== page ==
What I did enjoy was the Judge’s part of the story and his wife’s interpretations of the proceedings. This part was humorous and rather insightful. His voice was the strongest and most unique.
The ending it is a nice twist.
For more on Caroline's works visit her website.
The Amazing Mrs Livesey
Freda Marnie Nicholls
Paperback, 320 pages Published March 1st 2016 by Allen & Unwin
One thing that Australian history certainly has is some interesting characters who have been able to dominate the headlines for short periods of time but eventually fade away. The story of Mrs Livesey with her numerous marriages and scams may have gone the same way.
Nicholls has been able to craft a narrative about Livesey's life through research and access to some family source material. The first half of the book is engaging and captures how Livesey found a life of 'fleecing' people for money became her stable means of making a living.
The second half that in a way looks at Livesey's downfall becomes somewhat bogged down. Nicholls starts reciting all the schemes and the values involved, while they are considerable and it just keeps coming and coming. The human toll fades into the background until you move into the court cases.
Livesey almost achieved her ambition of being a social media celebrity and Queen of high society but her chequered past was always going to stop her being successful.
Paperback, 279 pages, Published February 7th 2017 by Bloomsbury
It was hard to contain my excitement when I heard this book was coming. I mean being a fan of Neil Gaiman and having a great love of mythology this was either going to be a great combination or straight up disaster. Thankfully the book is a wonderful bringing together the myths of the past being updated for the modern reader.
Gaiman brings about the right kind of humour, deference to the source material that brings the myths beautifully to life. While there are only fragments of these myths available the skill in the story telling is to breathe life into them and Gaiman does that with ease.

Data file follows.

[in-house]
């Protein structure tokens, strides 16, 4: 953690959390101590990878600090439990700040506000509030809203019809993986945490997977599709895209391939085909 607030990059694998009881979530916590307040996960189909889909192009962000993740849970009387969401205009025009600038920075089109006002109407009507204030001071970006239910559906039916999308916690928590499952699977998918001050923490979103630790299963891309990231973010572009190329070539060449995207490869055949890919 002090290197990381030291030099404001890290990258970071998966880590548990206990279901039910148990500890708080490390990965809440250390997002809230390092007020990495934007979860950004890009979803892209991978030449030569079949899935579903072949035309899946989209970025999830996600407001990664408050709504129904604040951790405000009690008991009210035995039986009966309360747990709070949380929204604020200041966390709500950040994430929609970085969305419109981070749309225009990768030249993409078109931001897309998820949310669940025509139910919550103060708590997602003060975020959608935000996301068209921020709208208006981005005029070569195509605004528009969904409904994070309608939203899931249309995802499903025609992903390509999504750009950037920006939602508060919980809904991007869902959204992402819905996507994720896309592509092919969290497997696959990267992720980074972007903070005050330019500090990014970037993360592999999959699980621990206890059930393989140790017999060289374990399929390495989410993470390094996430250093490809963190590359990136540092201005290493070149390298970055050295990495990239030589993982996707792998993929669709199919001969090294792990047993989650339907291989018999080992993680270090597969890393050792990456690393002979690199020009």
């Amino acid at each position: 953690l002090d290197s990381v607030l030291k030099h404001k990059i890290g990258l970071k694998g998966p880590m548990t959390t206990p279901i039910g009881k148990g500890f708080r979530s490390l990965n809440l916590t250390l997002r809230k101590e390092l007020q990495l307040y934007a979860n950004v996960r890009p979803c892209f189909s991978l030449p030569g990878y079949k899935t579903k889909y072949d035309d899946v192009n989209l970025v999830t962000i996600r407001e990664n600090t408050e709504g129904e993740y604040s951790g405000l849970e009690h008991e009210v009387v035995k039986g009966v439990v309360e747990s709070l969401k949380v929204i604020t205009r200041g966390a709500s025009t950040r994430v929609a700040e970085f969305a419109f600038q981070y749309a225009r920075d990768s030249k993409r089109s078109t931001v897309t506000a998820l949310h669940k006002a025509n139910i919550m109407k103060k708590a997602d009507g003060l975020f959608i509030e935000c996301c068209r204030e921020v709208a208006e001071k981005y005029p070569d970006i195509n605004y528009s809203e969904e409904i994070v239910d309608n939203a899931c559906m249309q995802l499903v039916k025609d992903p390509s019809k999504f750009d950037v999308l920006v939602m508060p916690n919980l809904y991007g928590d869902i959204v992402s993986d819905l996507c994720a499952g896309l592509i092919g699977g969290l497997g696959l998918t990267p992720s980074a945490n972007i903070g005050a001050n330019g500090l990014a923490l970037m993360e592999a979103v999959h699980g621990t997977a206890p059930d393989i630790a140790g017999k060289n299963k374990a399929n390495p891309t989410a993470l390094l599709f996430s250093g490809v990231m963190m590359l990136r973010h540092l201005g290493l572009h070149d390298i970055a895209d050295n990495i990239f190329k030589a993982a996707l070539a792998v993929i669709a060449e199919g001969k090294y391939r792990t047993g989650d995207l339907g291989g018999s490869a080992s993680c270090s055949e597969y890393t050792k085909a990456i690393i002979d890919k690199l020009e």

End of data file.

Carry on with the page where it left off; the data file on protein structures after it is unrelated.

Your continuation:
Bringing these old stories to a new readership just may be Gaiman's greatest literary achievement.
For more on Neil Gaiman check out his website.
The Suspicions of Mr. Whicher: A Shocking Murder and the Undoing of a Great Victorian Detective - Kate Summerscale
Hardcover, 360 pages, Published April 15th 2008 by Walker Books
I agree there are parts of the book that are wonderful. The research is meticulous, the realisation of the Victorian era lifts off the page and you have a deep understanding of the social and political environment at the time. At times that information can be overwhelming and slows down the narrative of the crime of young Saville. The references to novels that extol the virtues of the Victorian Detectives become a labour to read through. At one stage I wanted to scream, I know everyone thought the Detectives were the rock stars of their time can we now please move along. I did understand the need to explain the fascination about the role of the dectectives and how everyone and their dog thought they could solve the crime.
This is a well researched book and captures the world at that time brillantly. I just found that at times the research slowed the narrative.